Thursday, November 24, 2011
One of my favorite things about traveling home to California is the abundance of outdoor activities on offer. From hikes in the Santa Cruz Mountains to walks in Northern California’s coastal regions, from big wave surfing at Mavericks to kite surfing in San Francisco Bay, there is no shortage of things to do.
Whenever I come home from London, my first priority is to get outside. My current trip has been no exception. As soon as my mother, brother, and I woke up on Monday morning, we were off to Pescadero to enjoy the gorgeous November sun and explore the beaches along Highway 1. But we didn’t stop there.
Our day trip from Silicon Valley to the coast also took us 14 miles north of Pescadero to Half Moon Bay. The city is famous for several things: surfing, the Ritz Carlton, and the famous Halloween pumpkin patch that backs up traffic from the Pacific Ocean all the way to Highway 280 every weekend in October.
Half Moon Bay is also famous for its beaches. My family pulled off Highway 1 and drove down Poplar Street to a stretch of sand called Poplar Beach. There we came upon a film crew that was shooting an upcoming surf movie called Of Men and Mavericks starring Gerard Butler (funny that a crew was also filming the new Spiderman movie in New York City down the street from my hotel last week). Seems we weren’t the only ones out to enjoy the day.
Eager to bask in the outdoors, we walked along the Half Moon Bay Coastal Trail. It was a several mile walk that ran along the top of the cliffs above Poplar Beach and Half Moon Bay State Beach. The fresh ocean air and the gorgeous sunset were enough to make us want to stay all night.
But there was dinner to think about. If I were back in the UK, there would be a convenient pub along the trail where I could get some food and drink. This being the USA, there was not. But there was something better: a farm stand.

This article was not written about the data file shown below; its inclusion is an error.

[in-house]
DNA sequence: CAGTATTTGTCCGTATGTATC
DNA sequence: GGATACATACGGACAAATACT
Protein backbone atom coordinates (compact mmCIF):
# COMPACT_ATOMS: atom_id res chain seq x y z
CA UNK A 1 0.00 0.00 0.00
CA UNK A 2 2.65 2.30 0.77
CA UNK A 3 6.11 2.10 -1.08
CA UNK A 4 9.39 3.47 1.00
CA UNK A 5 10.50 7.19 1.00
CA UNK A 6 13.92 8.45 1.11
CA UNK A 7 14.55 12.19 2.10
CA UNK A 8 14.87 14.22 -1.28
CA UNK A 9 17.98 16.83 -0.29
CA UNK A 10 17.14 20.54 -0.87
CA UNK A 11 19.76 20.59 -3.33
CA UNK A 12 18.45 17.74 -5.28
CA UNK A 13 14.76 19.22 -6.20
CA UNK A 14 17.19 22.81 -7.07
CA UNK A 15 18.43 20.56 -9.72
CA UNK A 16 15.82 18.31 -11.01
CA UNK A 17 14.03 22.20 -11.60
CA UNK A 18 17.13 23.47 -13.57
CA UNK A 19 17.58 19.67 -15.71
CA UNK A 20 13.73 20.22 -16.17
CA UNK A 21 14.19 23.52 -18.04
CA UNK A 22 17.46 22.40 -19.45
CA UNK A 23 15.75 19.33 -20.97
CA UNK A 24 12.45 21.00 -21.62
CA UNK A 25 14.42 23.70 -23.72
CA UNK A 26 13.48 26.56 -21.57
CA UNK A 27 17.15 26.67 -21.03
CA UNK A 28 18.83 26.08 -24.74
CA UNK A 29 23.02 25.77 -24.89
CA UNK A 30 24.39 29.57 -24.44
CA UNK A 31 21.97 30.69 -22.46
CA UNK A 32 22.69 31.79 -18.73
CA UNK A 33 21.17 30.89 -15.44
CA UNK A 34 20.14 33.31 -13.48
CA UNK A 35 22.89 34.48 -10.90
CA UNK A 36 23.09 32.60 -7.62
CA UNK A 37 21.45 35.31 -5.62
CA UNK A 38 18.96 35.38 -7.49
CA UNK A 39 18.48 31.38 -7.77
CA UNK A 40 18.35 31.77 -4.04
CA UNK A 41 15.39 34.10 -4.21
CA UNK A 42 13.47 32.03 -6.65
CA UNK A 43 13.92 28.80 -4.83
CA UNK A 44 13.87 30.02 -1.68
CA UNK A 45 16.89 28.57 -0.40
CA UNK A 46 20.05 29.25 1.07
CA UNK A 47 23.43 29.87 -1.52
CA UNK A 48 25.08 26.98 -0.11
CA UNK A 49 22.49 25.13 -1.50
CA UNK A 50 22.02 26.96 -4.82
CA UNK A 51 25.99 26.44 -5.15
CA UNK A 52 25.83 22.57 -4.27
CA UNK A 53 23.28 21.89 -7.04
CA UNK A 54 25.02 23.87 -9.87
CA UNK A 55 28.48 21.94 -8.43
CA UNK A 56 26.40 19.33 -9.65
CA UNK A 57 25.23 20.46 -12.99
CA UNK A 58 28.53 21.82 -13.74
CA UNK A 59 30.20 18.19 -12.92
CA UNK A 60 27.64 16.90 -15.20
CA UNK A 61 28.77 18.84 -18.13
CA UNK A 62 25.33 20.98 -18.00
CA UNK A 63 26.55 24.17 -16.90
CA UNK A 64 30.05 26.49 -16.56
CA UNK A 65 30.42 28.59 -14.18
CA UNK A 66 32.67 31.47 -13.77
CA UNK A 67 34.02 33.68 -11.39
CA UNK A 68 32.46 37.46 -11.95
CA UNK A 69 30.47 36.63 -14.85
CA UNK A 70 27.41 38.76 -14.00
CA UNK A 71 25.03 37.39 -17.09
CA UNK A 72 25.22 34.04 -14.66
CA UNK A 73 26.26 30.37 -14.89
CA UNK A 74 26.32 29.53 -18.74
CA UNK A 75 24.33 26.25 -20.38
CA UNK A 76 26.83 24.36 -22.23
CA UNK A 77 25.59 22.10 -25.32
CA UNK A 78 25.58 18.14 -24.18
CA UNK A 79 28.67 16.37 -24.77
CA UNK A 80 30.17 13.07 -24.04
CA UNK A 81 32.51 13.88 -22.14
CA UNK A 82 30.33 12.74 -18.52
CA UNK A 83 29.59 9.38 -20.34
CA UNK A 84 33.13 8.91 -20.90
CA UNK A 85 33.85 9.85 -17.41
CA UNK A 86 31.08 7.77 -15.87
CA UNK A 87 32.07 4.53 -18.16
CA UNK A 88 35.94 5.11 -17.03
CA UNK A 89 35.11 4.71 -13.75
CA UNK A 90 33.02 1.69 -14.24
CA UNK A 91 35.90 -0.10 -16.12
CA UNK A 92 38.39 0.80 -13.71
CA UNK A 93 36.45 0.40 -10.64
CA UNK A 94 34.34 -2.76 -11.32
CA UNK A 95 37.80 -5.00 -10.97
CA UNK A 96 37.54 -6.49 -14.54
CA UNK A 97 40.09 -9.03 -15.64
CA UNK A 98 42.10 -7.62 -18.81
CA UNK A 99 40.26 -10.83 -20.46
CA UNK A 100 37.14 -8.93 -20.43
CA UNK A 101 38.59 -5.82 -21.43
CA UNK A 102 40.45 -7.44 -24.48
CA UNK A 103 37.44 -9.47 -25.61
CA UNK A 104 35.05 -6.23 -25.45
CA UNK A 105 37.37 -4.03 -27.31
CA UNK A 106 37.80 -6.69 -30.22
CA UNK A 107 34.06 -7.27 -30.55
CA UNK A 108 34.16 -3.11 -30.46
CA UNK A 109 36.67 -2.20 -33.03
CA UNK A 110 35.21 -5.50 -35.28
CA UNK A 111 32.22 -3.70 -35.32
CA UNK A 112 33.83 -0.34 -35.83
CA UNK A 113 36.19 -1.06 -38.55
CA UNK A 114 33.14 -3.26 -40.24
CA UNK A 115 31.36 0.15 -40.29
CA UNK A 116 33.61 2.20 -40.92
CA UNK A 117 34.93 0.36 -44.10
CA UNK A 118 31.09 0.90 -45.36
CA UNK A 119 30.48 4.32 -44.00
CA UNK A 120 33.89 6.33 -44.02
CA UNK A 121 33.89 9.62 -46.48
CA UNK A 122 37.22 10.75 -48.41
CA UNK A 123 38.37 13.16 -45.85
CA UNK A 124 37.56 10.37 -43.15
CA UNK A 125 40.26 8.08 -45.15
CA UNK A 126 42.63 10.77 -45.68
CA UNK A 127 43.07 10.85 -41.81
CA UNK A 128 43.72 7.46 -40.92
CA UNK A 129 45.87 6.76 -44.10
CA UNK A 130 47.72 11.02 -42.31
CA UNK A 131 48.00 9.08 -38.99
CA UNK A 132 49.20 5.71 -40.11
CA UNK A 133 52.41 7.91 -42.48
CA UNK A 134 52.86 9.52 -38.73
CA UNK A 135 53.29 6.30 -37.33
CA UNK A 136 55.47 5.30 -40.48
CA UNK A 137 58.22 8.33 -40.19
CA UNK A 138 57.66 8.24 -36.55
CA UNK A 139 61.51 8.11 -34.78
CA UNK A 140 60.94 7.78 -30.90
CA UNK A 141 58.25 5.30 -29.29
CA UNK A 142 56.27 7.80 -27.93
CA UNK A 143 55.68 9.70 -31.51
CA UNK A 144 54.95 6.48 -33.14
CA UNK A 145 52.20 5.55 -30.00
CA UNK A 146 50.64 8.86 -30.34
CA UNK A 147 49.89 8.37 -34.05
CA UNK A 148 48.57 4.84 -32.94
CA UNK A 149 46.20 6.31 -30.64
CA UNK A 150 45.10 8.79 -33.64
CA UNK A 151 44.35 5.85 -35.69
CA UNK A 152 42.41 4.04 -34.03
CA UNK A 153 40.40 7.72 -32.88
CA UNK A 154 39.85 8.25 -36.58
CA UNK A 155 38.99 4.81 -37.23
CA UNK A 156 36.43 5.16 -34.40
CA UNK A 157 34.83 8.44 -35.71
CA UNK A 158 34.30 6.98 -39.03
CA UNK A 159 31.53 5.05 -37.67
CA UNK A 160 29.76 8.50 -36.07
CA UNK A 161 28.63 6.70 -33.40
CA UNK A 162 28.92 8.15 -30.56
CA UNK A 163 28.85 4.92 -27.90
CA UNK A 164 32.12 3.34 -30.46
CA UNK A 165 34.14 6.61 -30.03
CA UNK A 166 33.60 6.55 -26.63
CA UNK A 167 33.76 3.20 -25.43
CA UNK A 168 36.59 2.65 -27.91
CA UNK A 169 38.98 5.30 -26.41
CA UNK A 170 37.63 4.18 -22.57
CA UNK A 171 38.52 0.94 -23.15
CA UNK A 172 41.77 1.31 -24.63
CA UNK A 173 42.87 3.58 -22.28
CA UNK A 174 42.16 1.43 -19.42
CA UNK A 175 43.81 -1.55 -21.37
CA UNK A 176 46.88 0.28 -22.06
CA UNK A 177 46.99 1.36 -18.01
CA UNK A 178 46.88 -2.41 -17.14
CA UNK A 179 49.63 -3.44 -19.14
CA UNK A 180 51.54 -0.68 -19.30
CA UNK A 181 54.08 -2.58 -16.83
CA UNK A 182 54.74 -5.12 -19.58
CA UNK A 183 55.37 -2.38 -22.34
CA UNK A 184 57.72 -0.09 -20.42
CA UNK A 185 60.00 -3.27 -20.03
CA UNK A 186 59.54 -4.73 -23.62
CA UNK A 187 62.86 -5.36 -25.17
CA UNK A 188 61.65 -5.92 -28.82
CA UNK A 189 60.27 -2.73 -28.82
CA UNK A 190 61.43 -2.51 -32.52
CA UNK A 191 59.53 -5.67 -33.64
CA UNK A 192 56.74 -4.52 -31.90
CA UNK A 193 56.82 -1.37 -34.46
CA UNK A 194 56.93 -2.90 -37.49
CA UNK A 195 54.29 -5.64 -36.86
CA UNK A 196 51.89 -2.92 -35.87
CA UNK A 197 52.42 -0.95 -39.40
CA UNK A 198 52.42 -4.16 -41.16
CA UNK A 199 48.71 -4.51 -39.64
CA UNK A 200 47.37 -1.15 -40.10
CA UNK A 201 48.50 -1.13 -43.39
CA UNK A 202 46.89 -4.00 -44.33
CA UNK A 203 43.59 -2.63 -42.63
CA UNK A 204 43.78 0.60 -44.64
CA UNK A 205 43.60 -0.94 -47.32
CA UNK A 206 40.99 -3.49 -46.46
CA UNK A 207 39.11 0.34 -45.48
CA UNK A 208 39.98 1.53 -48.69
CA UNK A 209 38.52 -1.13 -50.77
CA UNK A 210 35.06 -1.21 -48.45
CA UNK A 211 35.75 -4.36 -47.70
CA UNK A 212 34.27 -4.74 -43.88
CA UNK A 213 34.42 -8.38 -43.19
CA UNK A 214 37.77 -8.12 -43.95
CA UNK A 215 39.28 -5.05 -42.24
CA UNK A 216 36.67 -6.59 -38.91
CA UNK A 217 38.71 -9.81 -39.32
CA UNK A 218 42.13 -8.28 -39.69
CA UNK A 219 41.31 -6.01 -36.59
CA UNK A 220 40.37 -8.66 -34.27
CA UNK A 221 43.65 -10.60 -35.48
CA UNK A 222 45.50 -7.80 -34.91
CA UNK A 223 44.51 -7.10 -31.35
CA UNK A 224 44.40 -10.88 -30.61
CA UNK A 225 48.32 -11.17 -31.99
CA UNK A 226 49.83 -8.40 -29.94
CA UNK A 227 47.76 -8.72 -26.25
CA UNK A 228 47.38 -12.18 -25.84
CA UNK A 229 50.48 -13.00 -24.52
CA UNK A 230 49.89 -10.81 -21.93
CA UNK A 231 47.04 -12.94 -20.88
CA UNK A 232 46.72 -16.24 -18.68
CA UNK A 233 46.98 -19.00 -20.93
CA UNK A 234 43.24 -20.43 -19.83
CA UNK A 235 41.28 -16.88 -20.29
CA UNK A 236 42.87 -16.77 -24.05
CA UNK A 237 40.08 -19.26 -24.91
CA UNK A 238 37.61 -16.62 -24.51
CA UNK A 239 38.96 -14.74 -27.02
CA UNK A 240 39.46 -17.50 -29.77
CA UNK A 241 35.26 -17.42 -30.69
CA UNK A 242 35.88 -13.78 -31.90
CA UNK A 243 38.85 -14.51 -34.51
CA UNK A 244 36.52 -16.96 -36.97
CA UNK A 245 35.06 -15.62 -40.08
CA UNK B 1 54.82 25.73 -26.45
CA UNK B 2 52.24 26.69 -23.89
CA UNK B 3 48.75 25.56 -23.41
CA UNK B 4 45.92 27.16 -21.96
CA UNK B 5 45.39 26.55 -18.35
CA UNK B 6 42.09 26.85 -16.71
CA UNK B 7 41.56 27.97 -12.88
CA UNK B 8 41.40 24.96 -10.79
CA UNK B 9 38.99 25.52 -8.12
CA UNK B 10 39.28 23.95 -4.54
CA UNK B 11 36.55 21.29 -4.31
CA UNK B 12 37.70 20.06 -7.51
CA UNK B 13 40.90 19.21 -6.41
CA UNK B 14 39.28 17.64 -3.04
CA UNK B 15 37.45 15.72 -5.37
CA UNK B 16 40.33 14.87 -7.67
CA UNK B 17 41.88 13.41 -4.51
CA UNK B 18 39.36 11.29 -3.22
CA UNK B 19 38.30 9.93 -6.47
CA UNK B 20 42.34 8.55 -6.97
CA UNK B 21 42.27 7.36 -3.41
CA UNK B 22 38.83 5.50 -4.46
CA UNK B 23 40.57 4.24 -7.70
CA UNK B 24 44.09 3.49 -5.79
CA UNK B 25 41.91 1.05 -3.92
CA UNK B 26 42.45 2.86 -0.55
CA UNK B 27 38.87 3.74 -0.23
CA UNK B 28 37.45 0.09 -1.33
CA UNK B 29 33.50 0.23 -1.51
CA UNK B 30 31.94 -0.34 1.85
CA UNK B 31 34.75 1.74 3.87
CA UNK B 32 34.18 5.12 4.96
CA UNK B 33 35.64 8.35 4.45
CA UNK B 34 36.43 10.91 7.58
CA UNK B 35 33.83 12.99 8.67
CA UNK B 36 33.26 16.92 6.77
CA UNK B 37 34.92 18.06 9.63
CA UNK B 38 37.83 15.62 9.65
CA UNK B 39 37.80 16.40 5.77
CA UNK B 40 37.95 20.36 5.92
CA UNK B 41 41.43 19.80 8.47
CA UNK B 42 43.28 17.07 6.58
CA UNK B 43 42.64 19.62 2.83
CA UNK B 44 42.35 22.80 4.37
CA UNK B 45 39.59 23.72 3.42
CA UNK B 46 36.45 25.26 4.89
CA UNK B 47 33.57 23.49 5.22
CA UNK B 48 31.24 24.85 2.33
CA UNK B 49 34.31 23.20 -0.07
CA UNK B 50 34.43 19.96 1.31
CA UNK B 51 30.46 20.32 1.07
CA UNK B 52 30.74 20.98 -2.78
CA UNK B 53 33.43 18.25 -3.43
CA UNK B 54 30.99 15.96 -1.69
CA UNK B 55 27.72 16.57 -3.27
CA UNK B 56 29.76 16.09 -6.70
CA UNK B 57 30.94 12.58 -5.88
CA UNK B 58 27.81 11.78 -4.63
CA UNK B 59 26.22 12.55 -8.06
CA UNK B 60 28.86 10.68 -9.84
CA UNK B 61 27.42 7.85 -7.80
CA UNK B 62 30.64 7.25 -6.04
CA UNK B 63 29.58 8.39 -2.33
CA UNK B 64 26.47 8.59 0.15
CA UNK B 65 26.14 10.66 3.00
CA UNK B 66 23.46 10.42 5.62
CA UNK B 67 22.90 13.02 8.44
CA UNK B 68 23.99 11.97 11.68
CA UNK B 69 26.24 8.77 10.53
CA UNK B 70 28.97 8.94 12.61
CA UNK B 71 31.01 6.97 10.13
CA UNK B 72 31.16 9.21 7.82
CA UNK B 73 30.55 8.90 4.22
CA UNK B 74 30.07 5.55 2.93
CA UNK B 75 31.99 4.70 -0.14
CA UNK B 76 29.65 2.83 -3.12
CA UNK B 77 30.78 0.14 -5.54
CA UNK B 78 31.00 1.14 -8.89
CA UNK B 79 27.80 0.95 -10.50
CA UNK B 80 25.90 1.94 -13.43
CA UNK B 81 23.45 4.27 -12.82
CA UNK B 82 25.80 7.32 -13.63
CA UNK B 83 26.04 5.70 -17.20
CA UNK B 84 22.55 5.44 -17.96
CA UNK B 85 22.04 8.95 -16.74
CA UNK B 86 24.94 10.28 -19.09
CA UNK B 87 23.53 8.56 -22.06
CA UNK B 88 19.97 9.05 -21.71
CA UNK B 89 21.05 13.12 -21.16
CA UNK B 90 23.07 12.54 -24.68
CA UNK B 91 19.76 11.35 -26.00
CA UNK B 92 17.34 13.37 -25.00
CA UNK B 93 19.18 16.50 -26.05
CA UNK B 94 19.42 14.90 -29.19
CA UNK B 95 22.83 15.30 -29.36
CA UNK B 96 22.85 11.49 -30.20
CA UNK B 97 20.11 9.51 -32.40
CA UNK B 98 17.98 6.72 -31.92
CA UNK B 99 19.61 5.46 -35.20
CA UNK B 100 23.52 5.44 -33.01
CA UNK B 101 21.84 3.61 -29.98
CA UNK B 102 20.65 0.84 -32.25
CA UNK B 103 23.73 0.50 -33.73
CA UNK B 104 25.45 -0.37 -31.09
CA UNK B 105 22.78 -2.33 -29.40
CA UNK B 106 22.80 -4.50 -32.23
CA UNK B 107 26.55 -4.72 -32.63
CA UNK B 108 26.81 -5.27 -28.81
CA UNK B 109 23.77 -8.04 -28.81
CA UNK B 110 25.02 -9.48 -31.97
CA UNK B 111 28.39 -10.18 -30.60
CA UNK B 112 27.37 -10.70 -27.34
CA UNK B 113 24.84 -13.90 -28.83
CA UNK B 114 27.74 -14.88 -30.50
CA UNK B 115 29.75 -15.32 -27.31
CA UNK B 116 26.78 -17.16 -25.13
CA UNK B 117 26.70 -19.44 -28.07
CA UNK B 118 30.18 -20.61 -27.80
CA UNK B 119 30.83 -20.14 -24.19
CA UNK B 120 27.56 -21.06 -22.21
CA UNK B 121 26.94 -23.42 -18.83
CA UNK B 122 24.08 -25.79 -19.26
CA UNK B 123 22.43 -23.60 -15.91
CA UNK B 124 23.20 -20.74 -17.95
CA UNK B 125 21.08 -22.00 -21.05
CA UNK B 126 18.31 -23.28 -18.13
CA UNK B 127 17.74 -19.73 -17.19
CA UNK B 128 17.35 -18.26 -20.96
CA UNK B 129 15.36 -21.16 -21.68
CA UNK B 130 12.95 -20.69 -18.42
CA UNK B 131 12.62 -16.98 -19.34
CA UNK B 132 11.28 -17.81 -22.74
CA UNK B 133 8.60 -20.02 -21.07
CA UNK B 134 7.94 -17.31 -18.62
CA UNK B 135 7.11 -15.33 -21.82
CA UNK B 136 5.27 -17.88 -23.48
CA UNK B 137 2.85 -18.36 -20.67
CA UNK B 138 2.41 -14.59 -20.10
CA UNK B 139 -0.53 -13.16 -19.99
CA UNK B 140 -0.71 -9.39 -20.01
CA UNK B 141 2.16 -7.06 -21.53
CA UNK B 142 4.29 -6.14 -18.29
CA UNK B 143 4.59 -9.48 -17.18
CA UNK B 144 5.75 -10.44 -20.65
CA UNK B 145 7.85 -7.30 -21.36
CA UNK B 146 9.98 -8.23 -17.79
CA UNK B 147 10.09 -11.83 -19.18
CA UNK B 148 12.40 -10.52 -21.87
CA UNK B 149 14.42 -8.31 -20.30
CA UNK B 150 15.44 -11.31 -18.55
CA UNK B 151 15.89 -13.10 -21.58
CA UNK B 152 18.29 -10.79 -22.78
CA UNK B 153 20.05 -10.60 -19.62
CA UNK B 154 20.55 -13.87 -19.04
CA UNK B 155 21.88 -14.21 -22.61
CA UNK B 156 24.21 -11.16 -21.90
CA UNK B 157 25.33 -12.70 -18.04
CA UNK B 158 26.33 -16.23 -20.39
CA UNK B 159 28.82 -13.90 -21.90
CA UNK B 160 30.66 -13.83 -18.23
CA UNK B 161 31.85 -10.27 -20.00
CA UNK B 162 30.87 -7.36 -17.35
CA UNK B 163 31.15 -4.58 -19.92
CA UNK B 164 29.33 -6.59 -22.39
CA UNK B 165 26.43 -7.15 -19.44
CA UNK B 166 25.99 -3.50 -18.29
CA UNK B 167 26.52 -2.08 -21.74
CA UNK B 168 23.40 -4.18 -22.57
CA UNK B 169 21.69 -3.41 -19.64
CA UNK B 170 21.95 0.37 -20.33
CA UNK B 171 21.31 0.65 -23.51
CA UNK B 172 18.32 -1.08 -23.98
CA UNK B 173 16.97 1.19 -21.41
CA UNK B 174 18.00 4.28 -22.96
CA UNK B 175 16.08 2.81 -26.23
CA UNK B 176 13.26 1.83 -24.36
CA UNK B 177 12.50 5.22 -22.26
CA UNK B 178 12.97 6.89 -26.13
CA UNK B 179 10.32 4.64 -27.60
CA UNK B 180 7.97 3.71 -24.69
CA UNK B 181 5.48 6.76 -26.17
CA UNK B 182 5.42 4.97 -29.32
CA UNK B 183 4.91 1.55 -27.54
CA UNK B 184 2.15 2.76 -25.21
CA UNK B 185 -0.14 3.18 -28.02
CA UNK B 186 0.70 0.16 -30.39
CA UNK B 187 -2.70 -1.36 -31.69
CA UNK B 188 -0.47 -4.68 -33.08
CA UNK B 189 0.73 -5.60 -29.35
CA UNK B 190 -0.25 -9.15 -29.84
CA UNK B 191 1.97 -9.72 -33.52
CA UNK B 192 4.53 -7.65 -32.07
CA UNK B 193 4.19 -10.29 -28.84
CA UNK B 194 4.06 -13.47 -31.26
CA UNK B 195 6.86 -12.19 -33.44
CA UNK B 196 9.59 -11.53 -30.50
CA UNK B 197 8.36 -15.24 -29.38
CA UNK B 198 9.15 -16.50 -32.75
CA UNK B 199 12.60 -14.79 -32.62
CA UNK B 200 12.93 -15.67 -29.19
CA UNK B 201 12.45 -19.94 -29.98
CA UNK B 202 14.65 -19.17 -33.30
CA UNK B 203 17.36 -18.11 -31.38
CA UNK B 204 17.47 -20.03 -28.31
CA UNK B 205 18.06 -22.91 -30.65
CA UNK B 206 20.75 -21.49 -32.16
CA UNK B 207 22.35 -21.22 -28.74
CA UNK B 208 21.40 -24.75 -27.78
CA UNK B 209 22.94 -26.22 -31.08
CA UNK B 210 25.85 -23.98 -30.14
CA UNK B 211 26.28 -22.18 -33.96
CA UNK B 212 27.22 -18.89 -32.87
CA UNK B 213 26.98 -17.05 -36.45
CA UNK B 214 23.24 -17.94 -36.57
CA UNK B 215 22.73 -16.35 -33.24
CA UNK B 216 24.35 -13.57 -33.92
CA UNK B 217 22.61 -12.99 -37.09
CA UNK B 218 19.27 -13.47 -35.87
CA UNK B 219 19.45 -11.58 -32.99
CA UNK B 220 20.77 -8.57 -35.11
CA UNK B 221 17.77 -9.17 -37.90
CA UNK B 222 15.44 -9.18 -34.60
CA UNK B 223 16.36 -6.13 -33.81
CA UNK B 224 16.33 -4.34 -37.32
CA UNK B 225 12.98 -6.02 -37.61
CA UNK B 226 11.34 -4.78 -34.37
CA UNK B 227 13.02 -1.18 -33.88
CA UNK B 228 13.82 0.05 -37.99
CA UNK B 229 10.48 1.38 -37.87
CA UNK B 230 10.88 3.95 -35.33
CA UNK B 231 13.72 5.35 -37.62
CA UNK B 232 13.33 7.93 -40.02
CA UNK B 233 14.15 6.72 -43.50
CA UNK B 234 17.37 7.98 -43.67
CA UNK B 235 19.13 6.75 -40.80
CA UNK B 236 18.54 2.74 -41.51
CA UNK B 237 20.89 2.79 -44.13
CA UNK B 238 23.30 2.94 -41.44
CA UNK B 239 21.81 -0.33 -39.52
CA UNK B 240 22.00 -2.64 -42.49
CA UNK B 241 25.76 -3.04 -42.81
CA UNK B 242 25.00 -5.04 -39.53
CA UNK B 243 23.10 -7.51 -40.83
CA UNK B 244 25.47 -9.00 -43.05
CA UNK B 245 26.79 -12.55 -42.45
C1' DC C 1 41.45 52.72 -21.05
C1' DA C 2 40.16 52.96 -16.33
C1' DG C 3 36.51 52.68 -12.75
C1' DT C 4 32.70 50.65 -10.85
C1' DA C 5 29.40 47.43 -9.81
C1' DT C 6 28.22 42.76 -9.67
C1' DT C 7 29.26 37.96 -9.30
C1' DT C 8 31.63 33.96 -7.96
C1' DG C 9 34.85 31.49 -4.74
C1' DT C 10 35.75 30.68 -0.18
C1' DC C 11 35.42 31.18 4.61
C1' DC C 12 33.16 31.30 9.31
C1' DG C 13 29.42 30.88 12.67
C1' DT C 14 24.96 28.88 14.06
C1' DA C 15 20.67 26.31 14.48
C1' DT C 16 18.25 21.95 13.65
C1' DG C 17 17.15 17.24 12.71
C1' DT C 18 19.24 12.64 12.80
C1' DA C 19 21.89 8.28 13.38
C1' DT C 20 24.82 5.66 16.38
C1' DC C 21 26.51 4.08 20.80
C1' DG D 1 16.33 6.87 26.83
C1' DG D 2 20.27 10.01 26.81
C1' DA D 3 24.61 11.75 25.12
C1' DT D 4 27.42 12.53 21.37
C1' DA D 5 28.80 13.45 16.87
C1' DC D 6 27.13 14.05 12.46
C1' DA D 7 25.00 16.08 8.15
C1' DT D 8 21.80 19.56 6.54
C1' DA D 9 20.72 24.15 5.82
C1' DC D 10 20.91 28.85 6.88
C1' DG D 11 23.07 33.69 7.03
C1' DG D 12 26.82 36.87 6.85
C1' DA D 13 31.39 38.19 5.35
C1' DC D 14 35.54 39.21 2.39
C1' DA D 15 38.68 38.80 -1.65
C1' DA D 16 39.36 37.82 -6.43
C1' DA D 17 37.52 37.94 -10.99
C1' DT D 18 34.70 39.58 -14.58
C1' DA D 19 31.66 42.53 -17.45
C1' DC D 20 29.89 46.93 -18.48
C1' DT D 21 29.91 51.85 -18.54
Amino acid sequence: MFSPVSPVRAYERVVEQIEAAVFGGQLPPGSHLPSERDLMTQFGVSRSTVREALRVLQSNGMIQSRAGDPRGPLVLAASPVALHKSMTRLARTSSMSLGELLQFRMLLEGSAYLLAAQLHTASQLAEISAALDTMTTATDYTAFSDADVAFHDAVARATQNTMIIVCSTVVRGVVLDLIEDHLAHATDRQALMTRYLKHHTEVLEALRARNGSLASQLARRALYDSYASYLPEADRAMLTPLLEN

Out in the open between Pescadero and Half Moon Bay we stumbled upon Bob’s Farm Fresh Vegetables. There we were surrounded by local produce like artichokes from Giusti Farms, ripe green apples, bright red tomatoes, golden onions, Brussels sprouts, pumpkins, and greens.
We bought everything we needed for a proper California dinner of steamed artichokes and fresh salad. On the way home we picked up some local Dungeness crab to celebrate the recent start of the crab season, and washed it all down with wine from Bella Vineyards in Sonoma County’s Dry Creek Valley.
With so much good food, we needed another walk. This one took place a bit closer to home. We woke up on Tuesday itching to get outdoors again, and looked no further than our own neighborhood. Despite being from Silicon Valley, I grew up in a town with more horses than people and I was spoiled with miles of hiking trails in the hills.
Our giant 102-pound dog in tow, we set off on another walk in Northern California. For the next hour, we passed through valleys full of oak trees, dry creeks, deer-filled meadows, and the occasional rope swing.
We came upon clearings with stunning views of the Santa Cruz Mountains to the west and open space preserves to the east. Closer in, we passed delicate maidenhair ferns and yellow mushrooms that looked like sea creatures.
Despite the warnings, we did not cross paths with any coyotes or mountain lions, but we did see a flock of wild turkeys run by. That’s to say nothing of all of the deer that call the area home.
The scenery was gorgeous and the walk pleasant, and of course it left us hungry afterwards. We decided to go to Northern California’s version of a country pub for lunch. This came in the form of a dive bar on the outskirts of my town that I haven’t been to since 1987. I remember the date because the kitchen burned our food so badly that I started crying, and my mother vowed never to take us back.
I’m not sure if it was the temptation of a sunny afternoon in the bar’s beer garden or if it was just a case of enough time passing, but we decided to give the place another chance. I’m glad we did.
The afternoon was perfect for sandwiches and beer at the outdoor picnic tables, and although my mother got yelled at for asking for whole wheat bread (“We only have one kind of bread!” the old lady at the counter barked), the food was much improved from our last tearful trip.
After eating our fill we once again felt the need for another walk in Northern California. I could tell that a virtuous cycle of exercising and eating had begun, and I couldn’t wait to perpetuate it. Now to find some country pubs I can walk to when I get back to London.